Explore By Topic: Depression

Depression is both a feeling and a mental health condition. It’s important to understand the difference and use sensitivity when talking about your experiences with sadness or clinical depression.

Need to Know

Clinical depression is more than just being in a bad mood or feeling sad temporarily.

The biggest difference is how long it lasts and how much it affects your life.

To be diagnosed with depression, someone must have symptoms for more than two weeks.

Various factors contribute to depression, including genetics, biological differences, brain chemistry, trauma, and significant life events.

Symptoms of depression include sadness, loss of interest or pleasure in activities once enjoyed, changes in sleep and appetite, fatigue, difficulty concentrating, and thoughts of death or suicide.

Depression is linked with increased risk for substance misuse and suicide, so it’s important to reach out for help.

Treatment for depression can include talk therapy, medication, and self-care practices such as exercise and meditation.

Things to Avoid

Avoid using “depressed” or “depression” to describe feelings or emotions. Consider terms such as “sadness” or “feeling blue” instead.

Don’t jump to conclusions about yourself or someone else having depression. If you’re feeling low, consider saying, “I’ve been really down lately, and I’m planning to reach out for help.”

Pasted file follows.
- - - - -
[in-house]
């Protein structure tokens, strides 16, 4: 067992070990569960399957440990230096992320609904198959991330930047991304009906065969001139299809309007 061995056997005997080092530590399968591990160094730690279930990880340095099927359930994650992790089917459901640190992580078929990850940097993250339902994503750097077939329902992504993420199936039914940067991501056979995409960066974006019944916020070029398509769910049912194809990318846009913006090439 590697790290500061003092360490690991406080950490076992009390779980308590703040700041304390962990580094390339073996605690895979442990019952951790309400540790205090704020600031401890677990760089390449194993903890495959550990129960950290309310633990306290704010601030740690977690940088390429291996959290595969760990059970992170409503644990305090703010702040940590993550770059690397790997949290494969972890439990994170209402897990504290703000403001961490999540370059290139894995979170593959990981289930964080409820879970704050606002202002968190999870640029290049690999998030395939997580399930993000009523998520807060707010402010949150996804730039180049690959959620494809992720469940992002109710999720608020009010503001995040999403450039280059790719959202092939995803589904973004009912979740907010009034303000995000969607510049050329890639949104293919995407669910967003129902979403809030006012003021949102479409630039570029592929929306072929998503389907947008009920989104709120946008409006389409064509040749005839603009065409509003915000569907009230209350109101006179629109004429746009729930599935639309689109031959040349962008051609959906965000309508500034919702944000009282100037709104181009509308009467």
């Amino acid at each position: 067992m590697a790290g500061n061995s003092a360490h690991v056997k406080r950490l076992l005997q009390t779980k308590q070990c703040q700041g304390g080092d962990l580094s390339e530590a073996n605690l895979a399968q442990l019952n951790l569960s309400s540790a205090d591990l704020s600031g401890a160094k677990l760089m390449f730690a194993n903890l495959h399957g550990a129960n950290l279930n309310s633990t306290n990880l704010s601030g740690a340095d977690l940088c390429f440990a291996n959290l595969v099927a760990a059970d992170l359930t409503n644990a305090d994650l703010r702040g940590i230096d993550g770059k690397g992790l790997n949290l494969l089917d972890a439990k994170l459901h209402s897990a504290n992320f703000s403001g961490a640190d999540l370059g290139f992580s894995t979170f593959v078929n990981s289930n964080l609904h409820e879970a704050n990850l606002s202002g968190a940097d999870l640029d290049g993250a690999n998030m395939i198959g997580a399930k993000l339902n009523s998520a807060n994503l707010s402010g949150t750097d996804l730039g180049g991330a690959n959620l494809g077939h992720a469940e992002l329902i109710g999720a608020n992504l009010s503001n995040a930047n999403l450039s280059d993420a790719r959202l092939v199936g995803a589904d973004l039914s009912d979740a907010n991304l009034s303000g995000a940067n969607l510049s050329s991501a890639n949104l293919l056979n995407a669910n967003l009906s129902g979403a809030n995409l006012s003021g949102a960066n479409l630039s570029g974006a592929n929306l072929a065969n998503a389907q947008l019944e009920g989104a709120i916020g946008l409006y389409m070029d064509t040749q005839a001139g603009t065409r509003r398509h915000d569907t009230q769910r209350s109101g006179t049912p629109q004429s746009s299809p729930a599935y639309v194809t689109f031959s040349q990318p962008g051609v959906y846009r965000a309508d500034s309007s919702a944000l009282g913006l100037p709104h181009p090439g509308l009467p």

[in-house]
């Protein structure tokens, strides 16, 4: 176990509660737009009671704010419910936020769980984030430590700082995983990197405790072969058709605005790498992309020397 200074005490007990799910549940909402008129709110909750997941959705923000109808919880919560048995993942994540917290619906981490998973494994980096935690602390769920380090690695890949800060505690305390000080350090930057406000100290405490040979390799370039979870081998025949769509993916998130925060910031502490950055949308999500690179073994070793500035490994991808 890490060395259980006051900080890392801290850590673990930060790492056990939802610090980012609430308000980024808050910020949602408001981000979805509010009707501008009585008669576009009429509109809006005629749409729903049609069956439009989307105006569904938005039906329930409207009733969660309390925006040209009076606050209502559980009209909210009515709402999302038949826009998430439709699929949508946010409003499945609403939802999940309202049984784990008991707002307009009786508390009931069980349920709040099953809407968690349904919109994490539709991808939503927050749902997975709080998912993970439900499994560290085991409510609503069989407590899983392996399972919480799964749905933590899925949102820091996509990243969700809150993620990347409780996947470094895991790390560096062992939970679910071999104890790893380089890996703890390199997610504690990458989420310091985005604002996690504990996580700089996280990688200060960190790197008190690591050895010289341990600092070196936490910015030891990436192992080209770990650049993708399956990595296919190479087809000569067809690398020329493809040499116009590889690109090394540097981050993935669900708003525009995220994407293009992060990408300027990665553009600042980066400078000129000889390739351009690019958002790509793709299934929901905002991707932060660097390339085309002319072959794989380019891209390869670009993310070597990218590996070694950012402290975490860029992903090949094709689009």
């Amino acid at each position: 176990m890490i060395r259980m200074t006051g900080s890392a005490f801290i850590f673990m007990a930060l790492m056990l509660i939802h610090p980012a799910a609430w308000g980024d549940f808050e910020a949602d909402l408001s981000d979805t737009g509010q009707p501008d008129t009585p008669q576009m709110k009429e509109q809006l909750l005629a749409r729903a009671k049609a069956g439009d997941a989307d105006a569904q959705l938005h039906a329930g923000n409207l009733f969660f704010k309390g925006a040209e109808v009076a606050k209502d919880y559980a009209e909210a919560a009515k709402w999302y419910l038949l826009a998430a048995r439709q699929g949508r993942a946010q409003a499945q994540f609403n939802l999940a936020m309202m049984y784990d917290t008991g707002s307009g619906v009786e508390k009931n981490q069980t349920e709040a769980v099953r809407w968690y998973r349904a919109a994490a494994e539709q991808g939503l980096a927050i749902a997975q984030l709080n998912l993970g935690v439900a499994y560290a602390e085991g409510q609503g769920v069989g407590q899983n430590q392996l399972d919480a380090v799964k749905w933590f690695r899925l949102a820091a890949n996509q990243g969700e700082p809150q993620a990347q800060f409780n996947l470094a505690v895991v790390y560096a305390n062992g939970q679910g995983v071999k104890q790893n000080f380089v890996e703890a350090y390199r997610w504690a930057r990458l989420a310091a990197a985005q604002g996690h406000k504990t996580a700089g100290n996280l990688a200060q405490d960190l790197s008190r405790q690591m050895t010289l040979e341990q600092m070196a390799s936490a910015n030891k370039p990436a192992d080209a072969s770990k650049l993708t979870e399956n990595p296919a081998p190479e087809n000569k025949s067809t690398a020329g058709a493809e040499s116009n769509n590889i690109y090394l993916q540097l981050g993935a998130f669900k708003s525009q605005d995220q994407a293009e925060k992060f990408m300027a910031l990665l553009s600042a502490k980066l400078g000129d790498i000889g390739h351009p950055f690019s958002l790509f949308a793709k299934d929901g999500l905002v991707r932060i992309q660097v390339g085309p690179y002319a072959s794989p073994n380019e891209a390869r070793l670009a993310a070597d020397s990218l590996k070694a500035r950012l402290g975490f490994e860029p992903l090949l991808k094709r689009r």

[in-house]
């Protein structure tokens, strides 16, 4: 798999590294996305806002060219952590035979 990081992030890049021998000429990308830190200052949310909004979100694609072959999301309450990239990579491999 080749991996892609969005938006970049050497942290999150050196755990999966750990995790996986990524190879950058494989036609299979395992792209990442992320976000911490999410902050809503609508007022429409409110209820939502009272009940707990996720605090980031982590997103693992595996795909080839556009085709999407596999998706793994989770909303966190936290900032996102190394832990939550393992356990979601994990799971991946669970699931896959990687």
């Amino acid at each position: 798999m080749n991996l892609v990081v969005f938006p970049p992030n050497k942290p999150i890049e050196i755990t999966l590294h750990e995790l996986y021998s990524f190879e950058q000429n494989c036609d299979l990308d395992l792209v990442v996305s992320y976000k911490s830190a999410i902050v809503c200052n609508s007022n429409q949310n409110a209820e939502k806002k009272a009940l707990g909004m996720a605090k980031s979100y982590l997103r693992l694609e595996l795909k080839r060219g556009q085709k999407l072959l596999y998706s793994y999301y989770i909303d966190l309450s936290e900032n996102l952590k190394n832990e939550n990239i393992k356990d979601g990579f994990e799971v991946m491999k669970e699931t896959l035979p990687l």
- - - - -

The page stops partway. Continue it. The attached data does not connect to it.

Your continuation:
Don’t take online mental health quizzes or list off symptoms in a checklist format.

Try not to oversimplify the cause of depression. Clinical depression is usually a mix of causes, and it can be unhelpful to your audience to imply it’s caused by a single life event.

When sharing personal depression treatment, avoid naming specific medications to decrease the chance of someone self-medicating. Stick to terms such as “medication,” “antidepressant,” or “treatment.”

Your Opportunity

Remind your followers that speaking up for help is a sign of strength and an important part of feeling your best.

Sometimes people don’t speak up or reach out for help because they’re afraid they’ll be judged if they’re diagnosed with depression. Share examples of people being supportive and understanding.

When sharing self-care or treatment strategies that have helped you cope with depression, mention that the experience is different for everyone and encourage people to reach out to a professional.

Share resources with your followers who may be struggling with depression or other mental health challenges.


The Jed Foundation →

Visit JED’s Resource Center to learn more about depression and sadness.

Mental Health is Health →

Get info, tips, and resources from Mental Health is Health

Dial 988 Hotline →

Dial 988 for a free conversation with a trained counselor 24/7.

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